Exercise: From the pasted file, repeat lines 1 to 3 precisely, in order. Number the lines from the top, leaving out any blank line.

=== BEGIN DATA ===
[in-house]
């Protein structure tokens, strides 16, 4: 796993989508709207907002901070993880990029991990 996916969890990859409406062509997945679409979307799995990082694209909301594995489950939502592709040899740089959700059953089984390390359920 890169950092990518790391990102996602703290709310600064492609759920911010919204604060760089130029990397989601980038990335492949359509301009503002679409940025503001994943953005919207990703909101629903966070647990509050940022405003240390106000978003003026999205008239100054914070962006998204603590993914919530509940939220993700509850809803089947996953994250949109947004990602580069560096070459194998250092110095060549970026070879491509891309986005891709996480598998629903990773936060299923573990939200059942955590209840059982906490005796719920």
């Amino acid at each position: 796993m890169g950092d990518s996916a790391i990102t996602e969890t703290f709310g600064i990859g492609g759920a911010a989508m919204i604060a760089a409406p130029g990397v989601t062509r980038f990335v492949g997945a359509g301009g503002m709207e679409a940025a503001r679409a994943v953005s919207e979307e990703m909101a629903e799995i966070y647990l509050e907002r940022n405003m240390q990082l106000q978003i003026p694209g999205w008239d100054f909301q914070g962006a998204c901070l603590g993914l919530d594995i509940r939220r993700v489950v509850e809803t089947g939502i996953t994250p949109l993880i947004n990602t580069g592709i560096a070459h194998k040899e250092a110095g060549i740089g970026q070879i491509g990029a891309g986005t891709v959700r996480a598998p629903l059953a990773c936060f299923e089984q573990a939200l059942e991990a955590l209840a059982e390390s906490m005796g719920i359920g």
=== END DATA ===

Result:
[in-house]
């Protein structure tokens, strides 16, 4: 796993989508709207907002901070993880990029991990 996916969890990859409406062509997945679409979307799995990082694209909301594995489950939502592709040899740089959700059953089984390390359920 890169950092990518790391990102996602703290709310600064492609759920911010919204604060760089130029990397989601980038990335492949359509301009503002679409940025503001994943953005919207990703909101629903966070647990509050940022405003240390106000978003003026999205008239100054914070962006998204603590993914919530509940939220993700509850809803089947996953994250949109947004990602580069560096070459194998250092110095060549970026070879491509891309986005891709996480598998629903990773936060299923573990939200059942955590209840059982906490005796719920």
């Amino acid at each position: 796993m890169g950092d990518s996916a790391i990102t996602e969890t703290f709310g600064i990859g492609g759920a911010a989508m919204i604060a760089a409406p130029g990397v989601t062509r980038f990335v492949g997945a359509g301009g503002m709207e679409a940025a503001r679409a994943v953005s919207e979307e990703m909101a629903e799995i966070y647990l509050e907002r940022n405003m240390q990082l106000q978003i003026p694209g999205w008239d100054f909301q914070g962006a998204c901070l603590g993914l919530d594995i509940r939220r993700v489950v509850e809803t089947g939502i996953t994250p949109l993880i947004n990602t580069g592709i560096a070459h194998k040899e250092a110095g060549i740089g970026q070879i491509g990029a891309g986005t891709v959700r996480a598998p629903l059953a990773c936060f299923e089984q573990a939200l059942e991990a955590l209840a059982e390390s906490m005796g719920i359920g």